In the early eighteenth century a handful of women were awarded damages because there was enough evidence that the man, who denied promising her marriage, had seriously courted her. Gradually an 'alternative conclusion' of damages for seduction began sometimes to be inserted into the document presenting the case, until by the end of the eighteenth century it was commonplace in actions where the woman had little hard evidence and feared that the man would lie under oath. 
Of unequal rank
In the early 1770s Mary Cluden raised an action against John Culton of Auchnabarry.  She had been his father's servant and when the father died she continued in the service of the son. According to her account, after finding his attempts to gratify his love for her 'by an unlawful intercourse' unsuccessful, he proposed marriage to her, to which she
at first objected, on account of the inequality of their stations and circumstances; but he removed this objection, by observing, that the inequality did not consist in point of birth, for that she was the daughter of an honest man as he was the son of another; and if there was any disparity with regard to circumstances, there was nothing in that, since it was his inclination to make her his wife.
Subsequently--she declared--his family discovered the marriage and tried to bribe her to disown him. The case was abandoned before reaching a conclusion.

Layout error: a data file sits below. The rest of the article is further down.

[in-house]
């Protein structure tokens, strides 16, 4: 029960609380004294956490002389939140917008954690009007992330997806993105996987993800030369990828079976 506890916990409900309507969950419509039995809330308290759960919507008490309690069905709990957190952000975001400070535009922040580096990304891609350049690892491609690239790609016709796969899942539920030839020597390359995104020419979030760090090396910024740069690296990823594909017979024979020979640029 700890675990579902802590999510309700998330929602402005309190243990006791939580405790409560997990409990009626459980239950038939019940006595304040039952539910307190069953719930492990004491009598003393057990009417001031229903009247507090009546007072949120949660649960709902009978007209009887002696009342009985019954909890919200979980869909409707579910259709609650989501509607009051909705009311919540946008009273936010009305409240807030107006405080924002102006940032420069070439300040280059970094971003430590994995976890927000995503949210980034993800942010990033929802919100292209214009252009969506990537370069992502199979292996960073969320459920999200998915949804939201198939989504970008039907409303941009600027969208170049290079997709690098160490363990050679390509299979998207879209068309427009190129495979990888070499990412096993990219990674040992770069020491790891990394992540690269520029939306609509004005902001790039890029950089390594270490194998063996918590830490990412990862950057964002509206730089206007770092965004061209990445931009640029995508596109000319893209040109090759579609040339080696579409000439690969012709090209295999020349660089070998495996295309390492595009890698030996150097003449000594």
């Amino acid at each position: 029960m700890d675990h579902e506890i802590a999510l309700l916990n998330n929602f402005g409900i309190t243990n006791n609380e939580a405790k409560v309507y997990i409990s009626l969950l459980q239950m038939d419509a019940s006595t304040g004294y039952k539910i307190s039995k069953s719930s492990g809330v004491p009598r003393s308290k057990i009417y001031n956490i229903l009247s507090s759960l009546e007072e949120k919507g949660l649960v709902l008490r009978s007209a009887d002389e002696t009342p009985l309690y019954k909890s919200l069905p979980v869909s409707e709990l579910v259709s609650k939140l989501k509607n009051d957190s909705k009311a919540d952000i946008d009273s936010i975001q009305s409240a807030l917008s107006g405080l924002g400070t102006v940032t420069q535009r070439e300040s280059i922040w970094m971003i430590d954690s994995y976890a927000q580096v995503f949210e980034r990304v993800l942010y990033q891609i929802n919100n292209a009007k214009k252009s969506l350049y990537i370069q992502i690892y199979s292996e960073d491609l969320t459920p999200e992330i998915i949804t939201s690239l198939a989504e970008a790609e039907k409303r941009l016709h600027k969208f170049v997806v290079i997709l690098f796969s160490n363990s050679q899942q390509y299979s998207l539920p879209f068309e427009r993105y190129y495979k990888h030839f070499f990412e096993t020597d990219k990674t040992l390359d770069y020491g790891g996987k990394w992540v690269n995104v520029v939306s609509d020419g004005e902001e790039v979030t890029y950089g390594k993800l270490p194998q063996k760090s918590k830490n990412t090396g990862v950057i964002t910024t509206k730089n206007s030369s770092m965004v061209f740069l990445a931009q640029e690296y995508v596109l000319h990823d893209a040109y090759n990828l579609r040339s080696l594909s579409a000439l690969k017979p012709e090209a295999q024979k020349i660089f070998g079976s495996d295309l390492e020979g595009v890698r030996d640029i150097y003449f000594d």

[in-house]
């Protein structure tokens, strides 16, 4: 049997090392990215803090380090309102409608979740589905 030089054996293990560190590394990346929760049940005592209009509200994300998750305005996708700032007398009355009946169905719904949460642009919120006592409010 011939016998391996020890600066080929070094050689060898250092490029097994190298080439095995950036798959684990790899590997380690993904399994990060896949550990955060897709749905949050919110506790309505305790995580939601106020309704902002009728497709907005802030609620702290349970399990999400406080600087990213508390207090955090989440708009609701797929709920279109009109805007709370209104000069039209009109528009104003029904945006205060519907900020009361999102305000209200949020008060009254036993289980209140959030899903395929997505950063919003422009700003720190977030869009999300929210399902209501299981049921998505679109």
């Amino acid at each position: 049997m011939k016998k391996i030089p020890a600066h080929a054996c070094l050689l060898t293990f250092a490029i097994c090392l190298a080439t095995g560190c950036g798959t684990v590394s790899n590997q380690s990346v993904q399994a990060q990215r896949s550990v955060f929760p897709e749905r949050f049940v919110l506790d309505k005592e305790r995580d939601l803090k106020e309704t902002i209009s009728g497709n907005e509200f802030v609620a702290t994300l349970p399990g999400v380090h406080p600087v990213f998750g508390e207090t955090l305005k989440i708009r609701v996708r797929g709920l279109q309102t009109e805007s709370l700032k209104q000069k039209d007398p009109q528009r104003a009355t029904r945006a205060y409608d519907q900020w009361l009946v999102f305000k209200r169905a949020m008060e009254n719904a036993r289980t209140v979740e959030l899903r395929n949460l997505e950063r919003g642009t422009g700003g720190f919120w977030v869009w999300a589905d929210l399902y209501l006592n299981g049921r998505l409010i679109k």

In 1780 John Irving, an Edinburgh lawyer, met Elizabeth Richardson at a tavern in Annan, near the English border, where she was employed as a chambermaid. He persuaded her that his intentions were honourable, but told her that "he was doubtful whether his father, who is possessed of a considerable landed estate, and upon whom he had a great dependance, might approve of the match; and therefore he suggested that it would be prudent, for both their sakes, to keep it secret for some time." After she became pregnant a meeting was called with her relatives, when he "avowed his marriage, which, he assured them, was as valid, by the law of Scotland, as if the most public celebration had taken place." He also acknowledged the marriage in letters and, though he stole most of them from her after he met an heiress whom he bigamously married, her parents had held on to two of them, which conclusively proved the marriage to be valid. Her lawyer did not at any time attempt to assert that Elizabeth belonged to the same ran k as John. 
In 1789, in response to Margaret's Aiken's action against him, John Bartholomew Esquire of Baldridge said, "It is not a very probable story that a Gentleman possessed of a pretty Considerable fortune and liberally Educated would treat and Entertain the Chambermaid of an Inn in so familiar a manner or that he would be so very foolish as Choose so amiable a Lady for his wife."  She replied that